By: Madalyne Staab
SU’s colors may be green and gold, but now they should also be platinum. Recently CSU achieved platinum level in sustainability. CSU is the only university in the US and in the world to achieve platinum level. The rating comes under the STARS system, which stands for Sustainability Tracking, Assessment and Rating, and is thought to be the most comprehensive and prestigious sustainability performance measurement program.
CSU has always been one of the most environmentally friendly campuses, but now it seems all of our initiatives have paid off. The campus has numerous LEED (Leadership in Energy and Environmental Design) certified buildings, meaning they promote renewable energy and eco-friendly building strategies and practices. Certified LEED buildings on campus include Aspen Hall in Academic Village, the Durrell Center and Summit Hall. Other buildings in the process of gaining LEED certification include Laurel Village and the Pavilion and Edwards and Parmelee Halls.
Some new initiatives the campus has done to become so green is putting in new solar panels on the roofs of Edwards, Parmelee and Braiden Halls, renovating old buildings and replacing windows and adding in better efficient insulation to increase the efficiency 300%, and installing over 700 ultra-flow showerheads in many of the dormitories. Those new showerheads have saved nearly 2.3 million gallons of water every year since they were installed (2011).
Besides numerous renovations and upgrades, CSU has also tried to be more eco-friendly when it comes to dining. Over 20 percent of the food served in the numerous dining centers is grown locally or comes from local farms, including all milk, eggs, breads, meat, sauces and many fruits and vegetables. The dining center also tries to provide as much organic food as possible, along with numerous options for people with different food allergies. This year dining services opened up their own in-house gluten free bakery.
Two other changes the dining centers have made to become more environmentally friendly is to move away from trays. This has led to a decrease in food waste, which gets measured every year during the Food Waste Audit (which happened this past Tuesday). By not using trays the amount of food waste has decreased by 40 percent. The second change was replacing Styrofoam containers for compostable to-go containers. This has eliminated 353,600 Styrofoam containers from heading to the landfill annually.
The dining center also does good for the wider community. Leftover and unserved food gets taken to the Larimer County Food Bank. In 2013 CSU donated over 65,000 pounds of food to the food bank.
You must be blind if you have not realized how many people bike to and around campus. According to a survey, 36 percent of students bike to CSU regularly. Another 13 percent walk and 11 percent take the bus, leaving only 34 percent of students actually driving to campus. That survey was taken back in 2008, and so I am guessing those numbers have gone up since then. CSU, and Fort Collins in general, is very biker friendly. This helps make it easy to get around campus and the rest of the city quite easily.
And if you do not feel like biking, or if the weather gets bad, CSU has also recently partnered with Transfort to create the on-campus bus route, Around the Horn. This new initiative helps students and faculty get around campus quicker and safer. Each bus arrives at one of the 13 designated stops every 10 minutes, making it easy to hop on and off and get to your next class.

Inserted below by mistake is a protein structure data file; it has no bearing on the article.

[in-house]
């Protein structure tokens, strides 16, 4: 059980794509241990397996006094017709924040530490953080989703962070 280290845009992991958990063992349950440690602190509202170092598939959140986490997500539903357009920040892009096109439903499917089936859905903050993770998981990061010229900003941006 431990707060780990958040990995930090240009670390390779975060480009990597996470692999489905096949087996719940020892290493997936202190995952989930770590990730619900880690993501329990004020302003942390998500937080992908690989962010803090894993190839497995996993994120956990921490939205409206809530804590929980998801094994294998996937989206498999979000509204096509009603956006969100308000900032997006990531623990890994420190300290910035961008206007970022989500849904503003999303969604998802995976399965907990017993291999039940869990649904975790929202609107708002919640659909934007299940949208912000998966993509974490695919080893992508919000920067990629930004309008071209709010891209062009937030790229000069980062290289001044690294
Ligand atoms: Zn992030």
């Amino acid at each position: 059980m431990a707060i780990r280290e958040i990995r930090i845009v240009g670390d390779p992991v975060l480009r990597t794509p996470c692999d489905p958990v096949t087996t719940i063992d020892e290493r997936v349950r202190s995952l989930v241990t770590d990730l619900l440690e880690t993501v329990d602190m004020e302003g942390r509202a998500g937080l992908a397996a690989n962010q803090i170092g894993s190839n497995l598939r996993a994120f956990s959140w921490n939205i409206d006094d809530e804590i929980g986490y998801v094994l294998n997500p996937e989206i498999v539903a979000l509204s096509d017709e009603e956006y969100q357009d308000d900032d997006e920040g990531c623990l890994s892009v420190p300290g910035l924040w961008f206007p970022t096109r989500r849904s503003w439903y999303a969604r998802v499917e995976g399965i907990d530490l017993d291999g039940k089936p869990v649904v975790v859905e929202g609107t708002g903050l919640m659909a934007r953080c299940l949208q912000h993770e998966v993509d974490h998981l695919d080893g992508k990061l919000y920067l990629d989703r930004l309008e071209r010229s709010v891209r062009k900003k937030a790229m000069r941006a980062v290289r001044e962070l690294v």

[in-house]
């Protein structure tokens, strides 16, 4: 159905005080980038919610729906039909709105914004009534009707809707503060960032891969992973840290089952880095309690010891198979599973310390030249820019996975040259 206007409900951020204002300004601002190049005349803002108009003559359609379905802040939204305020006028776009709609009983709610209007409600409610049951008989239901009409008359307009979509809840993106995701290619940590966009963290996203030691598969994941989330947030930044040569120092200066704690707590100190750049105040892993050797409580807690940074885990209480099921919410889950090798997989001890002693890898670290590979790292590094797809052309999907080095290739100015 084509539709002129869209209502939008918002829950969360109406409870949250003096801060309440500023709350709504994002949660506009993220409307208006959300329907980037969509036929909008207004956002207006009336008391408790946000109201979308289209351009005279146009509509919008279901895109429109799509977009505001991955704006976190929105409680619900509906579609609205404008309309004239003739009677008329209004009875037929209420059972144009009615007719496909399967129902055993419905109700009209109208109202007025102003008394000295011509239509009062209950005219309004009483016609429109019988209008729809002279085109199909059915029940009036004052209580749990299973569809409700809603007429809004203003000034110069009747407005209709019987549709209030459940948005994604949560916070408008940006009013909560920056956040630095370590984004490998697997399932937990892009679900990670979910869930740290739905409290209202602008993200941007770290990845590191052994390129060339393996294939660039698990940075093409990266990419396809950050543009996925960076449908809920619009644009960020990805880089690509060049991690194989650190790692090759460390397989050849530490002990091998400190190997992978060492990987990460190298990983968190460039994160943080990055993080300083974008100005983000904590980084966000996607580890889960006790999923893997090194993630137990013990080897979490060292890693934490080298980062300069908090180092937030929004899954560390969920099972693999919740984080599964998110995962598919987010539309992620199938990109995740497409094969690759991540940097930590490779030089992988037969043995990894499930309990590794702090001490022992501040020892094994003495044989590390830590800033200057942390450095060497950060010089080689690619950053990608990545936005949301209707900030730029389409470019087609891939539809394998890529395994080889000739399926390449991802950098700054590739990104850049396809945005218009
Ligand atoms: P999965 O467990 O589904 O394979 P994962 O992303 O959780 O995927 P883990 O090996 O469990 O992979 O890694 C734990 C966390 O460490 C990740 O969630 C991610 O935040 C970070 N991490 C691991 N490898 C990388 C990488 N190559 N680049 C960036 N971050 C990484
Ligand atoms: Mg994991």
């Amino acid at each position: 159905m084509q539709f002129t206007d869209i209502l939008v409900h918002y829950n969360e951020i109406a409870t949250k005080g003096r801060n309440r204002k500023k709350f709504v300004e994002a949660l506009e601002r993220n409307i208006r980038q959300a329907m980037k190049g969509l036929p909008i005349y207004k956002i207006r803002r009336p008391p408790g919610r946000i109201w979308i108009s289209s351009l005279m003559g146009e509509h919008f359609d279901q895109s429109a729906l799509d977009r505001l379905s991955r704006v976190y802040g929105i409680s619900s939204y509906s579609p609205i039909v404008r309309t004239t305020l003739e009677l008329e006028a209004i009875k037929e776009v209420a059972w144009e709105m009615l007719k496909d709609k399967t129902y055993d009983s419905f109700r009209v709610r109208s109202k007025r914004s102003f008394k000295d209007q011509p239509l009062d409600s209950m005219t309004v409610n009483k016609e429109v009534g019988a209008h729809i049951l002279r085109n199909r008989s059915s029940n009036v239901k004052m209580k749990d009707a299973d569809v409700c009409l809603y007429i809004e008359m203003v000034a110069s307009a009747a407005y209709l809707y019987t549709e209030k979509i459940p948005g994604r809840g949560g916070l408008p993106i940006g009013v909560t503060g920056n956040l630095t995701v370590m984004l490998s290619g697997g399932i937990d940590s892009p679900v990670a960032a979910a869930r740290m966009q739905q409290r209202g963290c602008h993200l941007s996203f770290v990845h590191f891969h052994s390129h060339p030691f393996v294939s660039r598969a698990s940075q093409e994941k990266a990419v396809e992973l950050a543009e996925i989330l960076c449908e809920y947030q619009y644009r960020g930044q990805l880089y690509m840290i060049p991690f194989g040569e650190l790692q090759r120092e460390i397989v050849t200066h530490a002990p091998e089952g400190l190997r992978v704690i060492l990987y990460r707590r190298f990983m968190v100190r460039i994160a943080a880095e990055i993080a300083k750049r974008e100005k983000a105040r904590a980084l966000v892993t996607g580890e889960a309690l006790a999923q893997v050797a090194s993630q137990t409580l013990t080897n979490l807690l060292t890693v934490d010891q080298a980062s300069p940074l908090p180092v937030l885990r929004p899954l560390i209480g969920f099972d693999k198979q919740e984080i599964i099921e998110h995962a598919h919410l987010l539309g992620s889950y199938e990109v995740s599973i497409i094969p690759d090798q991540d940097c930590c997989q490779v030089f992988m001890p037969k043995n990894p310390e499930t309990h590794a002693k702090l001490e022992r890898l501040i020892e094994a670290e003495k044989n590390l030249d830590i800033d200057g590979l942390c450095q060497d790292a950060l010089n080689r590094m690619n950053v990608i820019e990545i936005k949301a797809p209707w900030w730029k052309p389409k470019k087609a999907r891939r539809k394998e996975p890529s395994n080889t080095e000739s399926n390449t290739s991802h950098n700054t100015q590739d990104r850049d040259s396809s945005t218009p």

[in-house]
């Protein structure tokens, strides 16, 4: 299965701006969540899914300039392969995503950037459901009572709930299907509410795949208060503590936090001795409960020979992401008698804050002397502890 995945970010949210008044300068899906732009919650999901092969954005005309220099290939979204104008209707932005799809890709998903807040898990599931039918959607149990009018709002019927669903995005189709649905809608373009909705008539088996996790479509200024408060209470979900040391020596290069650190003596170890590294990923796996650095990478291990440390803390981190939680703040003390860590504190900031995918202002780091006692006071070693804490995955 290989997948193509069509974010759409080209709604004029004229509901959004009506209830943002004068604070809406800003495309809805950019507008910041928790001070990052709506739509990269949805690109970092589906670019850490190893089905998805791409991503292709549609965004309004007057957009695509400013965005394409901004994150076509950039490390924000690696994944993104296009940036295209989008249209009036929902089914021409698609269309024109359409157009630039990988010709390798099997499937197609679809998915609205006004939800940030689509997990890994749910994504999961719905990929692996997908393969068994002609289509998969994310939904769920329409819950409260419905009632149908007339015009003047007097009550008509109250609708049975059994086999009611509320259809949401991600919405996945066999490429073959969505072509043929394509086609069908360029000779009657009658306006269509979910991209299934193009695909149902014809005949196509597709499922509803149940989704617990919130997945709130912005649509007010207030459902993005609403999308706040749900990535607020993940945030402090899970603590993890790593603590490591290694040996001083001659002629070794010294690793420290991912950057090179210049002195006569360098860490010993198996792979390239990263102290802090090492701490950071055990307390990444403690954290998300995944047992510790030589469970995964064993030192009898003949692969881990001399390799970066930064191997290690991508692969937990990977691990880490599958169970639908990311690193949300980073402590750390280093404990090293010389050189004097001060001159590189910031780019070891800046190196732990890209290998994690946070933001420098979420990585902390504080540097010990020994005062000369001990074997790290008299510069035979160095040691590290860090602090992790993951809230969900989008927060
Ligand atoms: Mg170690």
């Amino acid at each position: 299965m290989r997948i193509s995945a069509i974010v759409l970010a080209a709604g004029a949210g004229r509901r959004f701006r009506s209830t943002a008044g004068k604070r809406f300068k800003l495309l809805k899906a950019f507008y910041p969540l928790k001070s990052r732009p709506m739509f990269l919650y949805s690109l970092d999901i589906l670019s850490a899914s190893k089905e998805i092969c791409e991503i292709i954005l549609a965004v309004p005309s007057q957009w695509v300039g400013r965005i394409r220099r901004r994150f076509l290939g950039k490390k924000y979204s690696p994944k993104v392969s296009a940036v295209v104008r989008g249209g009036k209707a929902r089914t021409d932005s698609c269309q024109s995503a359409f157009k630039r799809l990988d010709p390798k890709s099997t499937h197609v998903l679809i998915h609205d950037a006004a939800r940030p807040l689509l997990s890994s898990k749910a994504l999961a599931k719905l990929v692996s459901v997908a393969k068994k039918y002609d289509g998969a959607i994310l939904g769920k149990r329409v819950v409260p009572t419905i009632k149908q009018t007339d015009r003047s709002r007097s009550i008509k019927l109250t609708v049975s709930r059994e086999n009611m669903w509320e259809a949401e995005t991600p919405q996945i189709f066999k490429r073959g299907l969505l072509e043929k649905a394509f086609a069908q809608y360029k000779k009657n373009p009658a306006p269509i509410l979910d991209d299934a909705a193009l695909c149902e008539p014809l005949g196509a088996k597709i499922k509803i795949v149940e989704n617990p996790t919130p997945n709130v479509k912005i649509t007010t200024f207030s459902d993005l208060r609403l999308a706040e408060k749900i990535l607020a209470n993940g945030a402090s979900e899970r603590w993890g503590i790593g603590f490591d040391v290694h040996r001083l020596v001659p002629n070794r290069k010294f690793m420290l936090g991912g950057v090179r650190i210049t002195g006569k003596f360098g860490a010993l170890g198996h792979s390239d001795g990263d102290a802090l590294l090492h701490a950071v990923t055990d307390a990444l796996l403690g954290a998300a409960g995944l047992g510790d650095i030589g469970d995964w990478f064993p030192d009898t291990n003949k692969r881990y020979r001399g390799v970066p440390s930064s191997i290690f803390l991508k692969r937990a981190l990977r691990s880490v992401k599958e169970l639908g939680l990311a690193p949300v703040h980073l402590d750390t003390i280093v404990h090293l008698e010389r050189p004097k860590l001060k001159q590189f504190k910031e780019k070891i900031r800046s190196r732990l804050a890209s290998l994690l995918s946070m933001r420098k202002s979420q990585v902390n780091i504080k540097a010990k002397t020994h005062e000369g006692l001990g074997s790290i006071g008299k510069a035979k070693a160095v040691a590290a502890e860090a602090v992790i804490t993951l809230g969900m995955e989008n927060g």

You can also take Around the Horn to the new CSU MAX stop located on the east side of campus next to the CSU track. MAX has 12 stops along the Mason Corridor, making it easy and cheap (i.e. FREE) to get to Target for some quick school supplies, a movie night up on Horsetooth or a safe ride back to campus after a long night at the bars in Old Town.
If you are looking to get involved with sustainability and green projects at CSU then definitely check out all of the available clubs, like the Student Sustainability Center (SSC) whose mission is to educate and engage students on environmental projects and opportunities. They also host a lot of speakers and show movies in hopes of raising awareness. So if you are looking to get involved or just looking for a good volunteer opportunity (or you just feel like helping the environment) make sure to check out their Green Bulletin, which posts information on upcoming projects.
Another good club is Eco Leaders. Each dorm on campus has an eco leader whose job involves spreading the word on upcoming green events, educating hall students on ways to be more eco-friendly and being a resource for students who may have questions about environmental practices or on ways to get more involved in the sustainable movement.
CSU has a ton of other fun and outdoorsy clubs that you can become a part of. Likewise, if you are just looking to volunteer and help out our Mother Earth some weekend there are many places, either on campus or around town.
With spring now finally here and summer just around the corner, why not do your part and make our parks and natural areas that much more beautiful.
CSU is lucky enough to have such a strong environmentally friendly outlook. The campus is home to numerous sustainable buildings with even more in the works, they push for a more biker friendly campus and they cherish groups and ideas that revolve around being eco-friendly. CSU truly is Green.